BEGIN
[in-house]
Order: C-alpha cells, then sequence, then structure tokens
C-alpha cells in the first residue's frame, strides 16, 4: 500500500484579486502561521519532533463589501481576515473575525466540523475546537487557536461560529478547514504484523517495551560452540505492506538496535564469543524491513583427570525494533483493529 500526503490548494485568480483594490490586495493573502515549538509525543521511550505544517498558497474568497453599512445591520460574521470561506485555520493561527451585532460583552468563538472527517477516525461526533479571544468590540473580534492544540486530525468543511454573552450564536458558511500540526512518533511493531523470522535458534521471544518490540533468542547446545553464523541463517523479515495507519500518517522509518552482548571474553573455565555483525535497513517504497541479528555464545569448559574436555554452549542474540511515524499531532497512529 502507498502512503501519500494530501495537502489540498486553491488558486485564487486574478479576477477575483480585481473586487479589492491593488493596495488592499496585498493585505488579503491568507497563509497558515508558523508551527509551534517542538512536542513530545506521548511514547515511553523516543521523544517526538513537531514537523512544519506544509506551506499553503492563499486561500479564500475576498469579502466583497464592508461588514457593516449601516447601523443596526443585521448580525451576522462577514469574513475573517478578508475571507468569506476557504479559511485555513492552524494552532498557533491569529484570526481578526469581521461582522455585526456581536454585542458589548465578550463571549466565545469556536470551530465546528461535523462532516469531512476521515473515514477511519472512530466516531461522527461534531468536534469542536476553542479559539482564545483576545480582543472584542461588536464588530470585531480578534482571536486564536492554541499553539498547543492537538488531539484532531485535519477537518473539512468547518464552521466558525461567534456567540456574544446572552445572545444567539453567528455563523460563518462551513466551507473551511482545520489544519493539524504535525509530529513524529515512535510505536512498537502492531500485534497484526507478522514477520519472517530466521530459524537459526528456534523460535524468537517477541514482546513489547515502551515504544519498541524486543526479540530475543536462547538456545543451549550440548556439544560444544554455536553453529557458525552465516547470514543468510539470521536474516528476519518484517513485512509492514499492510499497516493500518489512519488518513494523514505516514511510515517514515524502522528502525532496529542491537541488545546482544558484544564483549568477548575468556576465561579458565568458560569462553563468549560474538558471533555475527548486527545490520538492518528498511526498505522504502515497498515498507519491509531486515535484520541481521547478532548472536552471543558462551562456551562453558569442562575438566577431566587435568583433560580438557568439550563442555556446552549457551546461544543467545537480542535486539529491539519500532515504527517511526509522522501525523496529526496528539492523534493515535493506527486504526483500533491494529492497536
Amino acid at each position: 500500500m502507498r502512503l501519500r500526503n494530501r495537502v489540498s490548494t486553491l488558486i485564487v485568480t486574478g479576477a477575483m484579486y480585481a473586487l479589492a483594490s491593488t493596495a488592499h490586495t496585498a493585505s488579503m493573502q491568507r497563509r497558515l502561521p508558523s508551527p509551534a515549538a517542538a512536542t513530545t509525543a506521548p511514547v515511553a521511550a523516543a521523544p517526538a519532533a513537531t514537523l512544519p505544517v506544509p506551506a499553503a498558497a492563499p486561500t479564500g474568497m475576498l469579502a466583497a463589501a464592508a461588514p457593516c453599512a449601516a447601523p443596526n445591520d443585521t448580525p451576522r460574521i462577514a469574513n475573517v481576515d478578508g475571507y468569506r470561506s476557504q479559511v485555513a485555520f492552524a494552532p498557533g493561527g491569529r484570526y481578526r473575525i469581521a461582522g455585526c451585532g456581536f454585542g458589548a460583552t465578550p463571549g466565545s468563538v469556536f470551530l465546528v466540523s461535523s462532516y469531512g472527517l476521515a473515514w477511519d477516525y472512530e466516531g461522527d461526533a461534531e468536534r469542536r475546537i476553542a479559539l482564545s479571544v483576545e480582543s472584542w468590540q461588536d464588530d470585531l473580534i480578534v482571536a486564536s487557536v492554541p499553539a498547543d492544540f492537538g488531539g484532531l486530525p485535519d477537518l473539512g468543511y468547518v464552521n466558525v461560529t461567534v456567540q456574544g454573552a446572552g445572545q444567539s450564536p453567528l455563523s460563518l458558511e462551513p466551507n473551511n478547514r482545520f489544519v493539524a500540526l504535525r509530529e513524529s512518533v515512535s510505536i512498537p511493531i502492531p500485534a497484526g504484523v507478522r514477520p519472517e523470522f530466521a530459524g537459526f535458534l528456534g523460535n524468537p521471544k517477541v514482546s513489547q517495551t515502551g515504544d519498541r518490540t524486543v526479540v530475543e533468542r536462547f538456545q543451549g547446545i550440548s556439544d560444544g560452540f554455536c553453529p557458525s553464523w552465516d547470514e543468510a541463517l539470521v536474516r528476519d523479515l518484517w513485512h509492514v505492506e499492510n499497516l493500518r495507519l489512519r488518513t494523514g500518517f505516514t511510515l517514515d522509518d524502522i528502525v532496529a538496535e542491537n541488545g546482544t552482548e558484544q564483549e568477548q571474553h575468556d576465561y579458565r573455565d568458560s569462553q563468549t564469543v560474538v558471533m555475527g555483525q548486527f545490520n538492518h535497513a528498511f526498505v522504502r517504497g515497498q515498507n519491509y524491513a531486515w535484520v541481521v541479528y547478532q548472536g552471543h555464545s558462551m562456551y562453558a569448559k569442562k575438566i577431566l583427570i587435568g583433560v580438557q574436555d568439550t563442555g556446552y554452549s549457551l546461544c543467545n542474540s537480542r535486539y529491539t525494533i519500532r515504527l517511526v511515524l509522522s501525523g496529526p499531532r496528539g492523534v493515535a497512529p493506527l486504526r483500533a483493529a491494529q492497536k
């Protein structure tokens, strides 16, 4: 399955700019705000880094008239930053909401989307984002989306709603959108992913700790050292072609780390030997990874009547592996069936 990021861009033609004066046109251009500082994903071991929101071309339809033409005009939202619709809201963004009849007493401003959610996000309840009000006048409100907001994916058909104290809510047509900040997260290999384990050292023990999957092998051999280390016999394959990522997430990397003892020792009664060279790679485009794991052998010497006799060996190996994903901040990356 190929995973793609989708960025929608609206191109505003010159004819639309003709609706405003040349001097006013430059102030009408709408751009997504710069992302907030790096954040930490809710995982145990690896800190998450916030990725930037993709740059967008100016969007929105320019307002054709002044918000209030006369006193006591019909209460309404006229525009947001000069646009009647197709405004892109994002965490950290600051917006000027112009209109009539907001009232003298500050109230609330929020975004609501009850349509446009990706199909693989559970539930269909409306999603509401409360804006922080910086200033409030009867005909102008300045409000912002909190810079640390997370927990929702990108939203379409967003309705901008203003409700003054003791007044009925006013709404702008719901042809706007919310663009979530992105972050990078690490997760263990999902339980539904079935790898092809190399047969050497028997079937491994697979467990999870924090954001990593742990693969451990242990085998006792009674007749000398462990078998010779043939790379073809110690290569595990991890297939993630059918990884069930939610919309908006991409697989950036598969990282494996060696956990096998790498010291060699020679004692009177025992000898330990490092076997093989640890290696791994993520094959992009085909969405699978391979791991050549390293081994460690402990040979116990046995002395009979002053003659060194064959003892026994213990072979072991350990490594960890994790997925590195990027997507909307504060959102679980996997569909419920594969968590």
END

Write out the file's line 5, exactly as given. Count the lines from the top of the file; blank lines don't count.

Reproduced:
């Protein structure tokens, strides 16, 4: 399955700019705000880094008239930053909401989307984002989306709603959108992913700790050292072609780390030997990874009547592996069936 990021861009033609004066046109251009500082994903071991929101071309339809033409005009939202619709809201963004009849007493401003959610996000309840009000006048409100907001994916058909104290809510047509900040997260290999384990050292023990999957092998051999280390016999394959990522997430990397003892020792009664060279790679485009794991052998010497006799060996190996994903901040990356 190929995973793609989708960025929608609206191109505003010159004819639309003709609706405003040349001097006013430059102030009408709408751009997504710069992302907030790096954040930490809710995982145990690896800190998450916030990725930037993709740059967008100016969007929105320019307002054709002044918000209030006369006193006591019909209460309404006229525009947001000069646009009647197709405004892109994002965490950290600051917006000027112009209109009539907001009232003298500050109230609330929020975004609501009850349509446009990706199909693989559970539930269909409306999603509401409360804006922080910086200033409030009867005909102008300045409000912002909190810079640390997370927990929702990108939203379409967003309705901008203003409700003054003791007044009925006013709404702008719901042809706007919310663009979530992105972050990078690490997760263990999902339980539904079935790898092809190399047969050497028997079937491994697979467990999870924090954001990593742990693969451990242990085998006792009674007749000398462990078998010779043939790379073809110690290569595990991890297939993630059918990884069930939610919309908006991409697989950036598969990282494996060696956990096998790498010291060699020679004692009177025992000898330990490092076997093989640890290696791994993520094959992009085909969405699978391979791991050549390293081994460690402990040979116990046995002395009979002053003659060194064959003892026994213990072979072991350990490594960890994790997925590195990027997507909307504060959102679980996997569909419920594969968590």